He whose faith never doubted, may justly doubt of his faith. –Robert Boyle
My story begins similar to that of many students at Messiah College: I grew up in a fairly conservative evangelical Christian home, and after my parents served as missionaries in Thailand for four years when I was very young, my family moved to Ohio where my father was to pastor a small church. I “accepted Jesus into my heart” at a very early age and was raised to love him and do what he said in the Bible. If there was one main emphasis in my faith growing up, it was unquestionably the importance and authority of the Bible. My parents love the Bible more than any other people I have met, and they instilled in me that it contains everything I need to know about life and godliness.
Growing up, I was certain that evolution was contrary to the Bible and I was indirectly urged to be skeptical of science. I was taught that the words of the Bible were nearly always to be taken literally, and that anything that seemed to challenge Scripture should be considered a false teaching. I believed that the wider community was out to get Christians, and that I needed to either stand my ground or be washed away by the current of secularism. Things started to change in high school when my freshman biology teacher, who was an incredibly sweet woman and a strong Christian, sparked my interest in science. When we came to the origins unit, she graciously presented evolution as simply one theory of how the world began, but said that her own opinion was based on the creation account found in the Bible. She made science feel “safe” to me for the first time, and my interest in it continued to grow.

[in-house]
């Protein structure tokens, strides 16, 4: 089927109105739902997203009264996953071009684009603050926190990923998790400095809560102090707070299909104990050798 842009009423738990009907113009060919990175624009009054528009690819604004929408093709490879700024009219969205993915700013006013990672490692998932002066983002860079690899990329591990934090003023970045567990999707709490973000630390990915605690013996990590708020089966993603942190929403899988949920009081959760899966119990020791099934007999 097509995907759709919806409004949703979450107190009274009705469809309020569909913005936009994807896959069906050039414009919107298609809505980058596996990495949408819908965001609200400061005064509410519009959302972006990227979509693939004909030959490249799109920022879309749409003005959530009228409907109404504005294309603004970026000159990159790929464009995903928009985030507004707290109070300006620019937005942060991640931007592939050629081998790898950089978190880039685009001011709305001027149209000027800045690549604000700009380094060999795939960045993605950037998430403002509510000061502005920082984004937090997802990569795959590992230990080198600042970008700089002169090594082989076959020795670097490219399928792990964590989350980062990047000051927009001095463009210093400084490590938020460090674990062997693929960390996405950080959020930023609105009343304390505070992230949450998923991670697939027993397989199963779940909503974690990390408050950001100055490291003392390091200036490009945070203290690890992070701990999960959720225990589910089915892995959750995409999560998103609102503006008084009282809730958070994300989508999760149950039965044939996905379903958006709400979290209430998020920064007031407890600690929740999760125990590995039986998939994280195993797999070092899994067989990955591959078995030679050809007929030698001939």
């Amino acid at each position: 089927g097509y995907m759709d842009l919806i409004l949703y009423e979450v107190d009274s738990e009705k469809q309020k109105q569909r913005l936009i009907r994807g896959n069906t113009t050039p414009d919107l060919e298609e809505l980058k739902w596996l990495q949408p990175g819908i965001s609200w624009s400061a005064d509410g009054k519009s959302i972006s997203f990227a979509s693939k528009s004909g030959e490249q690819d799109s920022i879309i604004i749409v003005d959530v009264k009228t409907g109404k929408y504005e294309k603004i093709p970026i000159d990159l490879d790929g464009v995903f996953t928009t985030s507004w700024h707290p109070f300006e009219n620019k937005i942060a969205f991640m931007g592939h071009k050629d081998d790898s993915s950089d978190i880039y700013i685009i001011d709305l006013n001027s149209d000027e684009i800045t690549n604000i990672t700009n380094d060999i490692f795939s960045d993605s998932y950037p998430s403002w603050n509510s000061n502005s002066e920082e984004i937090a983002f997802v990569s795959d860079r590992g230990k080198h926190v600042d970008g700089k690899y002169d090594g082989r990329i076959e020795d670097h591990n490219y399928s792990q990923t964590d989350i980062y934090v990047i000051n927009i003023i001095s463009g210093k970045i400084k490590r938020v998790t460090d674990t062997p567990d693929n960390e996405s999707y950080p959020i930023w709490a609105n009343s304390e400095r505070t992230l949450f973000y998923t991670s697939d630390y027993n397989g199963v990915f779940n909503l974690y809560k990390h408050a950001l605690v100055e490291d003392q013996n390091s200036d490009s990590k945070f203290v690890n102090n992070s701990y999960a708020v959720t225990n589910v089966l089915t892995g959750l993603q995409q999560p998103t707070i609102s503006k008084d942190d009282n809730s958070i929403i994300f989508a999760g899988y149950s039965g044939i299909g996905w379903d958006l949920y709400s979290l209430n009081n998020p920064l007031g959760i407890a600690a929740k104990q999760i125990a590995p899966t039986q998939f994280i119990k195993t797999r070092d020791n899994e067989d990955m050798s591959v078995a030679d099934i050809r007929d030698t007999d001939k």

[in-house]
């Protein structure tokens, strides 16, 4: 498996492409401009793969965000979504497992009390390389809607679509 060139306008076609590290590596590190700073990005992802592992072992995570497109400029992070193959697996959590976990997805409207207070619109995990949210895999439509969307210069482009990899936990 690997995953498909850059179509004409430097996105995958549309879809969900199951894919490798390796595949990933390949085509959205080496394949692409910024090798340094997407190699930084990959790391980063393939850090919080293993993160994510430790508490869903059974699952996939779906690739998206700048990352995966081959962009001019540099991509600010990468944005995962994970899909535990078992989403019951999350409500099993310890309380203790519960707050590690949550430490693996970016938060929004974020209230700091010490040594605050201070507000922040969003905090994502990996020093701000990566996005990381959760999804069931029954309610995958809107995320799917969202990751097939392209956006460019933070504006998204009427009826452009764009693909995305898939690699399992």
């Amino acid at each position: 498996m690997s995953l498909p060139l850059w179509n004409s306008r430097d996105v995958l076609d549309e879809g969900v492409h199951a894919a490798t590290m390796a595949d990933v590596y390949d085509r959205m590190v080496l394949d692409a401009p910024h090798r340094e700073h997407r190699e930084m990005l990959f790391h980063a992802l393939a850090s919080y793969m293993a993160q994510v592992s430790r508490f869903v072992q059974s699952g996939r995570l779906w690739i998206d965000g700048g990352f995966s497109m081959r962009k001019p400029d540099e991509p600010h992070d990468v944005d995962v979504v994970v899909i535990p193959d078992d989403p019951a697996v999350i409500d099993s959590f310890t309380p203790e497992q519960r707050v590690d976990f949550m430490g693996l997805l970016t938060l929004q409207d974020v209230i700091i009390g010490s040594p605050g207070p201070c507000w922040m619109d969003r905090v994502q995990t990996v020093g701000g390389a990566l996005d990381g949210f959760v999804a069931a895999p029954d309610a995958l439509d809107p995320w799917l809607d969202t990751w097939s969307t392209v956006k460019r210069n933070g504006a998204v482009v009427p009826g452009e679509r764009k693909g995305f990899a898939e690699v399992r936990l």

I took Advanced Placement biology my senior year in preparation to pursue science after graduation. In this course we spent quite a bit of time exploring evolution and natural selection. This teacher framed the discussion with the understanding that there are other ideas out there to explain the beginning of the world, but that evolution is the one supported by science and the one that we would talk about in class. I did not say anything about my personal beliefs because the stance I held was so different than the one everyone else seemed to readily accept, but I definitely had questions. The evidence for evolution made a lot of sense to me, and I had a hard time seeing how it could be untrue. However, I trusted my parents and the way they taught me to interpret the Bible instead of what my textbook said. I made it through, but not without some serious inner turmoil.